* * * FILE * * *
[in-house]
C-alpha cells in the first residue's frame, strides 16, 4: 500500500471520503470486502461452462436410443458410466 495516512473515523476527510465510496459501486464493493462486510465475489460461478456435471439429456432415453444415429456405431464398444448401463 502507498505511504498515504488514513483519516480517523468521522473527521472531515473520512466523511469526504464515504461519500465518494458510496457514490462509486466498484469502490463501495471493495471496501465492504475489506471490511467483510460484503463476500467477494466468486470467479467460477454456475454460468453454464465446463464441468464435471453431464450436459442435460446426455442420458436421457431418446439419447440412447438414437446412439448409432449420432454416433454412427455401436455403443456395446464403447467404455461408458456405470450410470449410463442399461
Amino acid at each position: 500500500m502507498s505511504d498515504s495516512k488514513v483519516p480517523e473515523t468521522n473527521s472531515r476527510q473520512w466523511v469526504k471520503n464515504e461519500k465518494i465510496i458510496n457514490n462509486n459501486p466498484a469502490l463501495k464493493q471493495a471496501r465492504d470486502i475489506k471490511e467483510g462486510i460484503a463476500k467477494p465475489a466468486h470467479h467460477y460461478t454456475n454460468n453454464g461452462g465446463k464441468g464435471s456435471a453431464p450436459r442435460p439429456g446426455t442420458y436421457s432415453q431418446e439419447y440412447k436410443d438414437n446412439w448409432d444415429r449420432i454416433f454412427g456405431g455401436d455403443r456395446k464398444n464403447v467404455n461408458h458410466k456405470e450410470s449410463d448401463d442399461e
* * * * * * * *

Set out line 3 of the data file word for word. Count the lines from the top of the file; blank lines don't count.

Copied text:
Amino acid at each position: 500500500m502507498s505511504d498515504s495516512k488514513v483519516p480517523e473515523t468521522n473527521s472531515r476527510q473520512w466523511v469526504k471520503n464515504e461519500k465518494i465510496i458510496n457514490n462509486n459501486p466498484a469502490l463501495k464493493q471493495a471496501r465492504d470486502i475489506k471490511e467483510g462486510i460484503a463476500k467477494p465475489a466468486h470467479h467460477y460461478t454456475n454460468n453454464g461452462g465446463k464441468g464435471s456435471a453431464p450436459r442435460p439429456g446426455t442420458y436421457s432415453q431418446e439419447y440412447k436410443d438414437n446412439w448409432d444415429r449420432i454416433f454412427g456405431g455401436d455403443r456395446k464398444n464403447v467404455n461408458h458410466k456405470e450410470s449410463d448401463d442399461e